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How to Plan for an Uncertain Climate Future

Creating adaptive, sustainable communities may require rethinking some planning basics.
November 7, 2016, 10am PST | Elana Eden
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Zack Frank

Stephanie Sklar, CEO of the Sonoran Institute, and George McCarthy, CEO of the Lincoln Institute of Land Policy, call for a paradigm shift in the planning field to better prepare for the impacts of climate change, grounding their argument in the context of Colorado’s state water goals. By 2025, Colorado aims for water conservation to be integrated land-use planning in communities accounting for 75 percent of the state.

"Local planners are at the forefront in addressing Colorado's water future," Sklar and McCarthy write, because the state’s water plan "recognizes the impact that land use has on water resources."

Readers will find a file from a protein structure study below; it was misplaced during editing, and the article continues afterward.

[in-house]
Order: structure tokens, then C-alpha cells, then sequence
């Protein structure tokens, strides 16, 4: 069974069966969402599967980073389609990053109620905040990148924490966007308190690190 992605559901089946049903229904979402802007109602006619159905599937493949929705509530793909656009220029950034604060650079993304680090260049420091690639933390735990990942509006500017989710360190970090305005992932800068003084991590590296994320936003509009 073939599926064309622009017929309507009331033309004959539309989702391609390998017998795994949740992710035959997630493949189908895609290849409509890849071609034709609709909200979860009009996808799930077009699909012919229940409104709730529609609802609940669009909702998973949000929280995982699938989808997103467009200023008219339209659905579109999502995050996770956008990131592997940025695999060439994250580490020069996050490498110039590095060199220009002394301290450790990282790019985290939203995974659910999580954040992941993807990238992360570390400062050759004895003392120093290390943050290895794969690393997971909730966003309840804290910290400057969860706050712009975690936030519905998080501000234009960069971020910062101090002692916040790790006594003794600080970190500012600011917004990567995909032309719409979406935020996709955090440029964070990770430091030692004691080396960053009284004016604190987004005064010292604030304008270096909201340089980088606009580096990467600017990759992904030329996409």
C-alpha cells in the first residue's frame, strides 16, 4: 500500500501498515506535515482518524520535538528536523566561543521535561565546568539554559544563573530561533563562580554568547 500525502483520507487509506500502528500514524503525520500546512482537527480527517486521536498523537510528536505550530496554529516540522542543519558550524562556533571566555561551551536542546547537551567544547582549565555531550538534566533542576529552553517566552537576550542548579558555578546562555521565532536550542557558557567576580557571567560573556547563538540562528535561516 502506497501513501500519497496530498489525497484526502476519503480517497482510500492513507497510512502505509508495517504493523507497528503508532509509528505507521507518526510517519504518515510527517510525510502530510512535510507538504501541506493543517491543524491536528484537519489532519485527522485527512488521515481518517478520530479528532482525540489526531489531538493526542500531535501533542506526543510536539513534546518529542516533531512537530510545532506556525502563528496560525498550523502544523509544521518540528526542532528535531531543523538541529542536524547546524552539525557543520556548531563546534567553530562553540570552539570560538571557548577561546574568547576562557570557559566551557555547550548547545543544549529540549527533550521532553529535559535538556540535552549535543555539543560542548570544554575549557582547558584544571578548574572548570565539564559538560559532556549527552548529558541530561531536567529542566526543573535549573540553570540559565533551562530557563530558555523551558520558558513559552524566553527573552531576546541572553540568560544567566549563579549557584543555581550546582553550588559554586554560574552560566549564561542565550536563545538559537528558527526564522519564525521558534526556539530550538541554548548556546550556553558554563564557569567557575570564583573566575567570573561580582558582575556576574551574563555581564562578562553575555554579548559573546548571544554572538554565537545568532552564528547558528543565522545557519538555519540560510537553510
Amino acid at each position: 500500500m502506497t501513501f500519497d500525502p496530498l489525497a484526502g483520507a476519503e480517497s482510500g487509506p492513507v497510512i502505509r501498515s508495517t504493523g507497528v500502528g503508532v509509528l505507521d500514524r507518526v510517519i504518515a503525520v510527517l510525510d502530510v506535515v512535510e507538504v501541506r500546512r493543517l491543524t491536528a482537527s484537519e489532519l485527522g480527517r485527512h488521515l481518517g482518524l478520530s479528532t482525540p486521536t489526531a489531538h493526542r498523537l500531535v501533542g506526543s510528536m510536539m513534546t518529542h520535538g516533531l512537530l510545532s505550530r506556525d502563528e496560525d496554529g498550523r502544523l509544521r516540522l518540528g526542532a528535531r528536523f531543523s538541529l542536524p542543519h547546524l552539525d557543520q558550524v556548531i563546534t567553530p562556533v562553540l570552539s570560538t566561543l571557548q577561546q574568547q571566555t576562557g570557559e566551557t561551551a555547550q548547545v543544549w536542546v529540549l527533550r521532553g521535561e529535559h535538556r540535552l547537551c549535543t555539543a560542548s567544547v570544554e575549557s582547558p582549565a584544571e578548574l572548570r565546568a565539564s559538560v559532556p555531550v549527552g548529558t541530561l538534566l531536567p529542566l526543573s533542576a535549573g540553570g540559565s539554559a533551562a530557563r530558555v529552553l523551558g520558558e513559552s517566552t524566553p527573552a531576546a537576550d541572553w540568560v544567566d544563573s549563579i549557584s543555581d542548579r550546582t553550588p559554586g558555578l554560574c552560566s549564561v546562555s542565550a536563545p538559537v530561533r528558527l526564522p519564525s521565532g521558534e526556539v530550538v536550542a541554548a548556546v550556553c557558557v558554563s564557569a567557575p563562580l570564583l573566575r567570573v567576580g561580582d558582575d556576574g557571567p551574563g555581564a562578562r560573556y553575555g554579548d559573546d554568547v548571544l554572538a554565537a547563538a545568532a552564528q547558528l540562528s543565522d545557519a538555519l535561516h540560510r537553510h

But to fulfill that goal—and build sustainable communities nationwide—planning as usual may not cut it.

The impacts of climate change could unfold into "a range of unpredictable futures," from drought to global economic loss. To prepare, planners may need to embrace the seeming antithesis of planning: uncertainty. "'What if…' should be a planner's mantra going forward," the authors suggest.

To illustrate how that philosophical shift could change the practice:

Water and wastewater infrastructure investments typically extend over a 30-year lifespan but often reflect key assumptions made at a project's initial conception. Will those assumptions hold over three decades, particularly as they relate to infrastructure payment and usage, in a more uncertain future?

Moreover, though Colorado's water plan is centered on community planning, municipalities need to adopt more cross-jurisdictional collaboration—particularly within a shared watershed.

"Planning for our future must occur at the scale of the problems we are trying to solve," the writers urge.

Full Story:
Published on Tuesday, October 25, 2016 in Denver Business Journal
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